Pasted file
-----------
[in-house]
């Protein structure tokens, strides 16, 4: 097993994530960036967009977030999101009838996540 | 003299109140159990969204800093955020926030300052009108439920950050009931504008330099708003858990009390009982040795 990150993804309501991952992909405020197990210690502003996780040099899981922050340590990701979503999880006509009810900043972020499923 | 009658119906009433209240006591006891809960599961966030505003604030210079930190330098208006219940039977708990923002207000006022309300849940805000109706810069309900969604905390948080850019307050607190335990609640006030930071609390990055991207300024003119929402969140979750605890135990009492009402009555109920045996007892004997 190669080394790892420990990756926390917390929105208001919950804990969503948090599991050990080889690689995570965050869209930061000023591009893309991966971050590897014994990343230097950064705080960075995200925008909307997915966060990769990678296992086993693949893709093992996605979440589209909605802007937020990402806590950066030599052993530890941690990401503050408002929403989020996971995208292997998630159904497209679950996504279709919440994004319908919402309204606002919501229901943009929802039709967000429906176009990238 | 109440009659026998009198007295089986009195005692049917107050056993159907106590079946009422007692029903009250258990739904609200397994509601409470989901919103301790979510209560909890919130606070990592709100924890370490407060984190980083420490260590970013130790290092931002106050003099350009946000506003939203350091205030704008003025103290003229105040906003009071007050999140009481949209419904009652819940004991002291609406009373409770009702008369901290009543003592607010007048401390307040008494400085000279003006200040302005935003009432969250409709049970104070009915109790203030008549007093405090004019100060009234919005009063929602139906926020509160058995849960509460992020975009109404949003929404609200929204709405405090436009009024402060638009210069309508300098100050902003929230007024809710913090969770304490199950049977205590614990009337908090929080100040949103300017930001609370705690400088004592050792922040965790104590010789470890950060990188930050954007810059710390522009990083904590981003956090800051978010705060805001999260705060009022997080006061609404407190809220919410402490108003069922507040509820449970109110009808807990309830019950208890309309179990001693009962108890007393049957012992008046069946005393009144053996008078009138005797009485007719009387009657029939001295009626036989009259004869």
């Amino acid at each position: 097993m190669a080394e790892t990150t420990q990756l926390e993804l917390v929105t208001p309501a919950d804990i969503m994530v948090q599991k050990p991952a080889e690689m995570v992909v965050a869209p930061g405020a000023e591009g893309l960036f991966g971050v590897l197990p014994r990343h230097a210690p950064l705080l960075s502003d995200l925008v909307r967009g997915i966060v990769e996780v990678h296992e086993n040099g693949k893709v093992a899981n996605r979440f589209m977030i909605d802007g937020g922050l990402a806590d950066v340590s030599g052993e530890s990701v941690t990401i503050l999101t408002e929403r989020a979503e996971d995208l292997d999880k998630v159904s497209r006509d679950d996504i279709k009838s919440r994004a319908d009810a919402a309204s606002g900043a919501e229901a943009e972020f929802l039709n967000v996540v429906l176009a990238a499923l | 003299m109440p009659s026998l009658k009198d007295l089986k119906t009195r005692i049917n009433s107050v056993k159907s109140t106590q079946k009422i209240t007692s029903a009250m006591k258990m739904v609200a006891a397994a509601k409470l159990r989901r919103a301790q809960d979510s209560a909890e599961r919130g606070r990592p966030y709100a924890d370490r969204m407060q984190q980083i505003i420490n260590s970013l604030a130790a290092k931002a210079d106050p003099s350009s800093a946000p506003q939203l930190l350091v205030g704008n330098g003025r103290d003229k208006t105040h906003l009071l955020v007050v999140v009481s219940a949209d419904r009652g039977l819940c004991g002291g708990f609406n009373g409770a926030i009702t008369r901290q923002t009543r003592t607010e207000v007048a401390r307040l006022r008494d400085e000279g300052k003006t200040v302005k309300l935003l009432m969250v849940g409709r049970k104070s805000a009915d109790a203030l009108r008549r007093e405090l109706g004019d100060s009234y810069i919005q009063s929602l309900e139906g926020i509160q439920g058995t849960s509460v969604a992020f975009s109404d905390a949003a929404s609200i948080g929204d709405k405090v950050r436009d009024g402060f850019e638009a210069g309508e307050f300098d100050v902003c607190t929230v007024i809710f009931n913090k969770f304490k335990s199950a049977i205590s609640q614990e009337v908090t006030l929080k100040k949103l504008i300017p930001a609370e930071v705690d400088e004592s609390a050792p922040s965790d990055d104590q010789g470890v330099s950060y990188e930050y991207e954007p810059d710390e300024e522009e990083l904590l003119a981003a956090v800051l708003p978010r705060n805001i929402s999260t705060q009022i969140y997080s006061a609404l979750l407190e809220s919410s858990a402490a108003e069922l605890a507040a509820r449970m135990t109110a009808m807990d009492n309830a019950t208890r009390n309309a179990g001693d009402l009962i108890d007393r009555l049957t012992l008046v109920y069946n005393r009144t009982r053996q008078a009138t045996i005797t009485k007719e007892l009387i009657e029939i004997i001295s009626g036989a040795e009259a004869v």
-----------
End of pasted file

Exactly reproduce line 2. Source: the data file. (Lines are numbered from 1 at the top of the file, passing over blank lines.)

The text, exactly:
């Protein structure tokens, strides 16, 4: 097993994530960036967009977030999101009838996540 | 003299109140159990969204800093955020926030300052009108439920950050009931504008330099708003858990009390009982040795 990150993804309501991952992909405020197990210690502003996780040099899981922050340590990701979503999880006509009810900043972020499923 | 009658119906009433209240006591006891809960599961966030505003604030210079930190330098208006219940039977708990923002207000006022309300849940805000109706810069309900969604905390948080850019307050607190335990609640006030930071609390990055991207300024003119929402969140979750605890135990009492009402009555109920045996007892004997 190669080394790892420990990756926390917390929105208001919950804990969503948090599991050990080889690689995570965050869209930061000023591009893309991966971050590897014994990343230097950064705080960075995200925008909307997915966060990769990678296992086993693949893709093992996605979440589209909605802007937020990402806590950066030599052993530890941690990401503050408002929403989020996971995208292997998630159904497209679950996504279709919440994004319908919402309204606002919501229901943009929802039709967000429906176009990238 | 109440009659026998009198007295089986009195005692049917107050056993159907106590079946009422007692029903009250258990739904609200397994509601409470989901919103301790979510209560909890919130606070990592709100924890370490407060984190980083420490260590970013130790290092931002106050003099350009946000506003939203350091205030704008003025103290003229105040906003009071007050999140009481949209419904009652819940004991002291609406009373409770009702008369901290009543003592607010007048401390307040008494400085000279003006200040302005935003009432969250409709049970104070009915109790203030008549007093405090004019100060009234919005009063929602139906926020509160058995849960509460992020975009109404949003929404609200929204709405405090436009009024402060638009210069309508300098100050902003929230007024809710913090969770304490199950049977205590614990009337908090929080100040949103300017930001609370705690400088004592050792922040965790104590010789470890950060990188930050954007810059710390522009990083904590981003956090800051978010705060805001999260705060009022997080006061609404407190809220919410402490108003069922507040509820449970109110009808807990309830019950208890309309179990001693009962108890007393049957012992008046069946005393009144053996008078009138005797009485007719009387009657029939001295009626036989009259004869």